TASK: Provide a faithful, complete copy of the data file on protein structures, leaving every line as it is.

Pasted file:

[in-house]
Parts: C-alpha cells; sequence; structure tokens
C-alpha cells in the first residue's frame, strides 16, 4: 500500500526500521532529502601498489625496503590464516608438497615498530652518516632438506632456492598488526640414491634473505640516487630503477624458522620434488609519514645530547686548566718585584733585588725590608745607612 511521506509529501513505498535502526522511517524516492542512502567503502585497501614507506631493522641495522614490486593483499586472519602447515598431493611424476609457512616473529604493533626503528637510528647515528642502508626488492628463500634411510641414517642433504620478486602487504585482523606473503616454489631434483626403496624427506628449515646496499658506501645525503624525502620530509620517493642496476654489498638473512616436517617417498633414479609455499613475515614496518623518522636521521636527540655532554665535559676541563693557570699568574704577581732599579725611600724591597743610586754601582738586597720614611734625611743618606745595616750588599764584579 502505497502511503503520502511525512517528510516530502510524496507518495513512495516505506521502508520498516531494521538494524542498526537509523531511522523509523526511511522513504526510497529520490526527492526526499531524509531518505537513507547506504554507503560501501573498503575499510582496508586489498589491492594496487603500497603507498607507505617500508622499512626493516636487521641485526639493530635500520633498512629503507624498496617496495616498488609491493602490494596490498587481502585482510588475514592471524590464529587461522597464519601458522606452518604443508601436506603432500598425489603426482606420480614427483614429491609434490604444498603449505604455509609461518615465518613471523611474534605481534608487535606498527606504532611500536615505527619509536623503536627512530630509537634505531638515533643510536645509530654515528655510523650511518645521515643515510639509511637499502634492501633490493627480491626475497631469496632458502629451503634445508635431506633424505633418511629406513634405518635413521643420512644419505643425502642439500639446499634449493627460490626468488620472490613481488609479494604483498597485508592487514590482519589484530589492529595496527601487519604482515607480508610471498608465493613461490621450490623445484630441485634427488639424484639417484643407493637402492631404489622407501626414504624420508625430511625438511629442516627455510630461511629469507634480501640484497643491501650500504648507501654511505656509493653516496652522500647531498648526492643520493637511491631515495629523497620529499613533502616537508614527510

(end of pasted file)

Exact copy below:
[in-house]
Parts: C-alpha cells; sequence; structure tokens
C-alpha cells in the first residue's frame, strides 16, 4: 500500500526500521532529502601498489625496503590464516608438497615498530652518516632438506632456492598488526640414491634473505640516487630503477624458522620434488609519514645530547686548566718585584733585588725590608745607612 511521506509529501513505498535502526522511517524516492542512502567503502585497501614507506631493522641495522614490486593483499586472519602447515598431493611424476609457512616473529604493533626503528637510528647515528642502508626488492628463500634411510641414517642433504620478486602487504585482523606473503616454489631434483626403496624427506628449515646496499658506501645525503624525502620530509620517493642496476654489498638473512616436517617417498633414479609455499613475515614496518623518522636521521636527540655532554665535559676541563693557570699568574704577581732599579725611600724591597743610586754601582738586597720614611734625611743618606745595616750588599764584579 502505497502511503503520502511525512517528510516530502510524496507518495513512495516505506521502508520498516531494521538494524542498526537509523531511522523509523526511511522513504526510497529520490526527492526526499531524509531518505537513507547506504554507503560501501573498503575499510582496508586489498589491492594496487603500497603507498607507505617500508622499512626493516636487521641485526639493530635500520633498512629503507624498496617496495616498488609491493602490494596490498587481502585482510588475514592471524590464529587461522597464519601458522606452518604443508601436506603432500598425489603426482606420480614427483614429491609434490604444498603449505604455509609461518615465518613471523611474534605481534608487535606498527606504532611500536615505527619509536623503536627512530630509537634505531638515533643510536645509530654515528655510523650511518645521515643515510639509511637499502634492501633490493627480491626475497631469496632458502629451503634445508635431506633424505633418511629406513634405518635413521643420512644419505643425502642439500639446499634449493627460490626468488620472490613481488609479494604483498597485508592487514590482519589484530589492529595496527601487519604482515607480508610471498608465493613461490621450490623445484630441485634427488639424484639417484643407493637402492631404489622407501626414504624420508625430511625438511629442516627455510630461511629469507634480501640484497643491501650500504648507501654511505656509493653516496652522500647531498648526492643520493637511491631515495629523497620529499613533502616537508614527510